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Immanuel Kant (1724–1804) was an influential Prussian German philosopher in the Age of Enlightenment. In his doctrine of transcendental idealism, he argued that space, time, and causation are mere sensibilities; "things-in-themselves" exist, but their nature is unknowable. In his view, the mind shapes and structures experience, with all human experience sharing certain structural features. He drew a parallel to the Copernican revolution in his proposition that worldly objects can be intuited a priori ('beforehand'), and that intuition is therefore independent from objective reality. Kant believed that reason is the source of morality, and that aesthetics arise from a faculty of disinterested judgment. Kant's views continue to have a major influence on contemporary philosophy, especially the fields of epistemology, ethics, political theory, and post-modern aesthetics.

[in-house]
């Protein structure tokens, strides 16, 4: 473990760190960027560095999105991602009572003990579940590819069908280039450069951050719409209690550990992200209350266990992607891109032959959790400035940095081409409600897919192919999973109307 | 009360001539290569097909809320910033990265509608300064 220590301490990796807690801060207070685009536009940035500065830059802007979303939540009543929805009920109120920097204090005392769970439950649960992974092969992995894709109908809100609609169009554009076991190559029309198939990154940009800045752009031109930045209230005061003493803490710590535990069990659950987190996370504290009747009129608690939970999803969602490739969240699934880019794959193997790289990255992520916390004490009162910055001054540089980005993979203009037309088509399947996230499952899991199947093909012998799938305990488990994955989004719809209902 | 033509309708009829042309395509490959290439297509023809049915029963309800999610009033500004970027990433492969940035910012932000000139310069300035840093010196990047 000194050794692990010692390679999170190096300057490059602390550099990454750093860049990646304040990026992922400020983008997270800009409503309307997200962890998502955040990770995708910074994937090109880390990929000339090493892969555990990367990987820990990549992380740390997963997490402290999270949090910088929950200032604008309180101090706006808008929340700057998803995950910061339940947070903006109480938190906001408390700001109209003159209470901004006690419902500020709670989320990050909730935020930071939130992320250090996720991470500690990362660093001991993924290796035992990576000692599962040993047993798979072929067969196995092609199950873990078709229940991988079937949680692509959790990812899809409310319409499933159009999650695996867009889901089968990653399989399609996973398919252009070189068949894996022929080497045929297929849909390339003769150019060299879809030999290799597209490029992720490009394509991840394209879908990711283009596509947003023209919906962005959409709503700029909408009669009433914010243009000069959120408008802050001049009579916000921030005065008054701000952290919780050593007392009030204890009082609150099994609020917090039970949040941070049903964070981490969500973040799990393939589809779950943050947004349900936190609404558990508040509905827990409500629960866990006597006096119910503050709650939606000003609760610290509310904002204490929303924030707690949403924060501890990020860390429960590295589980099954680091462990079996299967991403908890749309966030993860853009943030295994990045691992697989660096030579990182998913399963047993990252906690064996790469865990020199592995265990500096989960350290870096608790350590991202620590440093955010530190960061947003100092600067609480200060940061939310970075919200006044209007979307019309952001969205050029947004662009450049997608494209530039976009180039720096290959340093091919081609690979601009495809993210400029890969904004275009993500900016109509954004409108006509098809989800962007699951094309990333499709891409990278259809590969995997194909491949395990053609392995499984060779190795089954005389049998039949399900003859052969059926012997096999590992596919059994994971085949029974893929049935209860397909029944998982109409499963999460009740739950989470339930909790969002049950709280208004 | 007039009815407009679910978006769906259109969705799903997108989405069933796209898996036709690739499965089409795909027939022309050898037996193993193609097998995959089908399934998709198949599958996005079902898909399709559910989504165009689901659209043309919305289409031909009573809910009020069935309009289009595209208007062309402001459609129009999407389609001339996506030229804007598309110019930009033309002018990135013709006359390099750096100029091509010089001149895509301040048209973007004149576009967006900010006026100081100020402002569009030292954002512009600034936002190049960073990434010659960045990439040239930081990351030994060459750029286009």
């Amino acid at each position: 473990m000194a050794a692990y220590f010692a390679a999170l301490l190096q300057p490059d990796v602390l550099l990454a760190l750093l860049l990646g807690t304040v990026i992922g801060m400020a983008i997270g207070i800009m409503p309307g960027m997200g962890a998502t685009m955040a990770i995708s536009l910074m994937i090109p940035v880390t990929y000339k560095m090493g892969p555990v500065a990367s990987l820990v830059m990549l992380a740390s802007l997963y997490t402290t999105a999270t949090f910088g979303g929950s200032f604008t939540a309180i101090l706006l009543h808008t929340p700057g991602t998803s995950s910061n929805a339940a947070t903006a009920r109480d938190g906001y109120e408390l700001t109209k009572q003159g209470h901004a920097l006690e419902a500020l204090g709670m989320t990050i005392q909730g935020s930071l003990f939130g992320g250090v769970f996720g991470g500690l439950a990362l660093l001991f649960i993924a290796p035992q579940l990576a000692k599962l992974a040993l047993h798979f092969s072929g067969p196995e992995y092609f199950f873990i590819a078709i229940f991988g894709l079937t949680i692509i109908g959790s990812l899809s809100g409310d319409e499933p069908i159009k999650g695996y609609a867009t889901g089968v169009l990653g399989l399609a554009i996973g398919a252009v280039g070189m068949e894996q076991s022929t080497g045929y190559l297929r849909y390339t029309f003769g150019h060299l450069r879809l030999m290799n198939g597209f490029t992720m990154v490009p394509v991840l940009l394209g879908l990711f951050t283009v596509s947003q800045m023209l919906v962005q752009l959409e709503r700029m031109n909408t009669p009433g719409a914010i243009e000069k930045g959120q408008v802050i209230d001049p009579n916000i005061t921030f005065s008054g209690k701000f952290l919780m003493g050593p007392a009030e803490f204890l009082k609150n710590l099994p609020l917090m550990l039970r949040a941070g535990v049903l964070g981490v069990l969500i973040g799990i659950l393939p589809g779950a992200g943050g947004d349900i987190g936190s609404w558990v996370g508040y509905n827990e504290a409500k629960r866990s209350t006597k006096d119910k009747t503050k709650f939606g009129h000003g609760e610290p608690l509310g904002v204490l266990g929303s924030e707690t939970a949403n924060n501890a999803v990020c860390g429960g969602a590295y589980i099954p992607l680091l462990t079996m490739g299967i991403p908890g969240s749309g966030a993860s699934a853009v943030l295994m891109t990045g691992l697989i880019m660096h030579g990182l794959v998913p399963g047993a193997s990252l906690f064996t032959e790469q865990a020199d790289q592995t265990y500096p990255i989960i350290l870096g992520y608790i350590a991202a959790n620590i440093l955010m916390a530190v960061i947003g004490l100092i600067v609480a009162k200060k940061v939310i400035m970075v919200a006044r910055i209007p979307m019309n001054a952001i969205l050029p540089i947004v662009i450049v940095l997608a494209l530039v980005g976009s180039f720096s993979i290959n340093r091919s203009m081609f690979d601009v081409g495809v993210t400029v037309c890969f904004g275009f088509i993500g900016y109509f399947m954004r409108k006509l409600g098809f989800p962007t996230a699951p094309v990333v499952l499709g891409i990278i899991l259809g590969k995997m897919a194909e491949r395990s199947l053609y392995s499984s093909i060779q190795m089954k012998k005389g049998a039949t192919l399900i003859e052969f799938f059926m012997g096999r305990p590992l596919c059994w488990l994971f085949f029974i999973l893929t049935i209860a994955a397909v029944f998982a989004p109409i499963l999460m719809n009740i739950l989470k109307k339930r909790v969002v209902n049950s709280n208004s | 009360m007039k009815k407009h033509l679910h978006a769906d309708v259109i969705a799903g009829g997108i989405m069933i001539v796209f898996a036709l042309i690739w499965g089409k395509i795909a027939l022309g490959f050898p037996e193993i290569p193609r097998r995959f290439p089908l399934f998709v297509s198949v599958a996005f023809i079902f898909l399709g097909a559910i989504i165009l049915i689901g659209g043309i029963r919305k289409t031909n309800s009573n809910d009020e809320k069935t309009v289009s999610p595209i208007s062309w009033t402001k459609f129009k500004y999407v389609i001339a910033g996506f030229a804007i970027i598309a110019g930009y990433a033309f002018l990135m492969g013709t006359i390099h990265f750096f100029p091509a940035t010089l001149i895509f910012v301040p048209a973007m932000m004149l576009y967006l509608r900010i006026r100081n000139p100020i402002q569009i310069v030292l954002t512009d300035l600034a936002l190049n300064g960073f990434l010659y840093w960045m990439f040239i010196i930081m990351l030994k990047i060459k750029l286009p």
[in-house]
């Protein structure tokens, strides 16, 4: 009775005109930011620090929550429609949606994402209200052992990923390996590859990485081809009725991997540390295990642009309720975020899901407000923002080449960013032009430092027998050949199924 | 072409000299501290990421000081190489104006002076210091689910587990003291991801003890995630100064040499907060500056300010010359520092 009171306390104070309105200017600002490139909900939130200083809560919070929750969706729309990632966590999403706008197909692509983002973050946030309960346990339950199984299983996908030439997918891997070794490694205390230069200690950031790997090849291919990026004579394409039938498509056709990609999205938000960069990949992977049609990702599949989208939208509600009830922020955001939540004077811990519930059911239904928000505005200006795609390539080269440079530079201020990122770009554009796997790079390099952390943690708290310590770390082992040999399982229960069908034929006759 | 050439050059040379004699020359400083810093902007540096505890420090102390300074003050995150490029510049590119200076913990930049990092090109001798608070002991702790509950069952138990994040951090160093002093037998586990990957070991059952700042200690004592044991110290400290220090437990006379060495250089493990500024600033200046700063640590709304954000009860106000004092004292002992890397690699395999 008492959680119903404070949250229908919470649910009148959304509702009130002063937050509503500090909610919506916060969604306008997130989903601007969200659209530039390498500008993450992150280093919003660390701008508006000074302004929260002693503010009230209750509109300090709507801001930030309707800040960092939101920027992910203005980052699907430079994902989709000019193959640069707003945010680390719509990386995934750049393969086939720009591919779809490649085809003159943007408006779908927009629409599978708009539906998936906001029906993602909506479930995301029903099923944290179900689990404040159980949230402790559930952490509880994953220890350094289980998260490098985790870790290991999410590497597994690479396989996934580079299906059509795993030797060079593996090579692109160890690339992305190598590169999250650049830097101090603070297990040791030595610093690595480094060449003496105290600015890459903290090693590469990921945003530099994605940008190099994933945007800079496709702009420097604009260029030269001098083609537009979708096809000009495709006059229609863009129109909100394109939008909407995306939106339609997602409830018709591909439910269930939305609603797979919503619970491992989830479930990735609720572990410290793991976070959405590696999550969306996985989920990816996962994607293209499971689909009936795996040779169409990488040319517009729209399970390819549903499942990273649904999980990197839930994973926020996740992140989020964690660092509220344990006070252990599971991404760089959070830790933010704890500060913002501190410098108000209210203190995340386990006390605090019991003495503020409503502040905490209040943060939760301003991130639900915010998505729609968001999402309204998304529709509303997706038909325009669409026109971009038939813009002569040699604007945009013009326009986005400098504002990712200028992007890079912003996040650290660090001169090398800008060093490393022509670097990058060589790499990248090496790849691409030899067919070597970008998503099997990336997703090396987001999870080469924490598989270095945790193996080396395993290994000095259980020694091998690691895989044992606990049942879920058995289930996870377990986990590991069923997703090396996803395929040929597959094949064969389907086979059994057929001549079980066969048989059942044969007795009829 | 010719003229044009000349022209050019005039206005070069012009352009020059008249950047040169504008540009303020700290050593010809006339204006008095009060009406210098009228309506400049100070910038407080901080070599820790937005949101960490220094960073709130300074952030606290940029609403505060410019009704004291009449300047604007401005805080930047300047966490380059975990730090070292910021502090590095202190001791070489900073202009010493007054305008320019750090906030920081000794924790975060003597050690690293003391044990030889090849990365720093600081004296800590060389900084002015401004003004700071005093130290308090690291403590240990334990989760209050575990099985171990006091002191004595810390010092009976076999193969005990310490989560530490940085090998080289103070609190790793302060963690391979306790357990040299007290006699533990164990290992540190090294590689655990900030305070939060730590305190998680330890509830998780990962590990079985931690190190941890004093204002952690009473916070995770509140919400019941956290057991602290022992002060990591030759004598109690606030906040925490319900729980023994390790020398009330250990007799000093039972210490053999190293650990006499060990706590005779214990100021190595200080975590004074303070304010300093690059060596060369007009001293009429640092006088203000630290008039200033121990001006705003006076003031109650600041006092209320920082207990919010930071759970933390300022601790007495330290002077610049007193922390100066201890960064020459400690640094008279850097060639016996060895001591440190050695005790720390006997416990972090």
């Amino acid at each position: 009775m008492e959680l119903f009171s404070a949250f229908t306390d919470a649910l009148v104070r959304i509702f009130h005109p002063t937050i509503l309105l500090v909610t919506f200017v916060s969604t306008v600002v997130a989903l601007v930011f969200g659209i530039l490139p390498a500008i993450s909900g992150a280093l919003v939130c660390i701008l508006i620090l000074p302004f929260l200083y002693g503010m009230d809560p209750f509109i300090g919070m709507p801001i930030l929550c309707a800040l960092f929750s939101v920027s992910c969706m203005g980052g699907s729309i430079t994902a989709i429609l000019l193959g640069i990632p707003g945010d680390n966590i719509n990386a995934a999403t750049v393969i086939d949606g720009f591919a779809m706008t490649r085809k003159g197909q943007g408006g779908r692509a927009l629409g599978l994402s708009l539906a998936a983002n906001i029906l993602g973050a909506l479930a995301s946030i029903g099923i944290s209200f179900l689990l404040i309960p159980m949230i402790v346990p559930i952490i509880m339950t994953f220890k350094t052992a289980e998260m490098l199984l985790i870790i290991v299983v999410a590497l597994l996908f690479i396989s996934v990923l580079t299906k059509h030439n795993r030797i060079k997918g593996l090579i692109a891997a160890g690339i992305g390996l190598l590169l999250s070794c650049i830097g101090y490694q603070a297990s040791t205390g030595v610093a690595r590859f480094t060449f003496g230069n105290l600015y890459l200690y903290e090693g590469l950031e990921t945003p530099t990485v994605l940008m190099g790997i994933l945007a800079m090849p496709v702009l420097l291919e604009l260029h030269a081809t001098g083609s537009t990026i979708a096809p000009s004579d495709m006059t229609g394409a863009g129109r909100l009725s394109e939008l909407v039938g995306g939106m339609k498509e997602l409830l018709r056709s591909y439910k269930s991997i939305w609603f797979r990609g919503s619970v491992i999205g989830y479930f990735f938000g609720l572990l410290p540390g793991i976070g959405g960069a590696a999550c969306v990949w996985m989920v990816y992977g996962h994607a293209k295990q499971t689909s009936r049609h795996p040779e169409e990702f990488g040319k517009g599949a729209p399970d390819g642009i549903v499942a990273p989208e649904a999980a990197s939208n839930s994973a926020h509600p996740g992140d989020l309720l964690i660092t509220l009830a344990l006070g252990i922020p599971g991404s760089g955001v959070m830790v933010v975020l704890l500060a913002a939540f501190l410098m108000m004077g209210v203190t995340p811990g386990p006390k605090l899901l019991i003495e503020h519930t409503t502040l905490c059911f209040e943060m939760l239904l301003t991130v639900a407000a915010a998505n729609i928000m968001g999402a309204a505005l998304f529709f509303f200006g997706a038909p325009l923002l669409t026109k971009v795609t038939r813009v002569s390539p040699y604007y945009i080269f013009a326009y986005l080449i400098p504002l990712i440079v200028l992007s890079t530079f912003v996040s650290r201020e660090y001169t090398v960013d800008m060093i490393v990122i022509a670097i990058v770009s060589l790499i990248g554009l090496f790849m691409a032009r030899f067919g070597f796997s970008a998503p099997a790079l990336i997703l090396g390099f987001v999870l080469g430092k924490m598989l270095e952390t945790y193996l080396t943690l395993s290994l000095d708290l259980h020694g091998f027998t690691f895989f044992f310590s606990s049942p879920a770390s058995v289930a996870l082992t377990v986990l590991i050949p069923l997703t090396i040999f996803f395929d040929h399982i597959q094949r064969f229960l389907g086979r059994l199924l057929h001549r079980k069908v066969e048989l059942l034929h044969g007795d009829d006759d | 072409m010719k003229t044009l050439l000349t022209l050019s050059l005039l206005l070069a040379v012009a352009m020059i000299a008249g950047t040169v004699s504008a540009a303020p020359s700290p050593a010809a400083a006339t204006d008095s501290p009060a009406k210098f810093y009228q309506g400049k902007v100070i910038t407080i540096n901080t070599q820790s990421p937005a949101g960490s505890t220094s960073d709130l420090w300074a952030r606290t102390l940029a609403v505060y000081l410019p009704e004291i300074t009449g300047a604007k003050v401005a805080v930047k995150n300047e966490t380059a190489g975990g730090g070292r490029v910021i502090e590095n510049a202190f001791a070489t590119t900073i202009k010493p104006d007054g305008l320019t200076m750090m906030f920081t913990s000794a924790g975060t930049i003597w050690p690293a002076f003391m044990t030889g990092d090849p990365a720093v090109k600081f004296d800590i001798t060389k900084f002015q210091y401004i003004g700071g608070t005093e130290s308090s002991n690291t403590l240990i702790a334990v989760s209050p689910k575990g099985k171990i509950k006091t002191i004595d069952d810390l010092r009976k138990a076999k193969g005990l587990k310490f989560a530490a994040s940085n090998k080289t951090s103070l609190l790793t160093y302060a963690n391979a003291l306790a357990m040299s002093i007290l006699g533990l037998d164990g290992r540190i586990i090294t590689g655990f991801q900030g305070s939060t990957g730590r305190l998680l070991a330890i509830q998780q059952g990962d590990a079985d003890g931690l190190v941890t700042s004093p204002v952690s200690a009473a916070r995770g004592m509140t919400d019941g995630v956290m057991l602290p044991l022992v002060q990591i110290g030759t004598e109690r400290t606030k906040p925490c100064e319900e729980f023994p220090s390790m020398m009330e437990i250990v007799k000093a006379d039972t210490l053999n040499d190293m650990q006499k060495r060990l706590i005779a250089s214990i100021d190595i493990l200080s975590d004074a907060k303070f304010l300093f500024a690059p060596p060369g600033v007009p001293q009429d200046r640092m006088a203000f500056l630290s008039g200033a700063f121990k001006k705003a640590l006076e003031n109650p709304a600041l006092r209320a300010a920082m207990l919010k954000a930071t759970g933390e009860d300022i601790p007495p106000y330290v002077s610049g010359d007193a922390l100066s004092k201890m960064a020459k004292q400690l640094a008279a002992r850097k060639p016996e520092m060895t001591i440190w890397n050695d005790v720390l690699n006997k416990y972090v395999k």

In one of Kant's major works, the Critique of Pure Reason (1781), he attempted to explain the relationship between reason and human experience and to move beyond the failures of traditional philosophy and metaphysics. Kant published other important works on ethics, religion, law, aesthetics, astronomy, and history. These include the Universal Natural History (1755), the Critique of Practical Reason (1788), the Metaphysics of Morals (1797), and the Critique of Judgment (1790), which looks at aesthetics and teleology.
Engraver: Doris Waschke-Balz
Depicts Federal Eagle on top, the country name, issue date, facial value and Bavarian Central Mint (D) mark below.
Depicts Immanuel Kant (right), his name and years of the birth and death on the right, his signature below.
An inscription: Attention to the moral low.
ACHTUNG FUERS MORALISCHE GESETZ • • •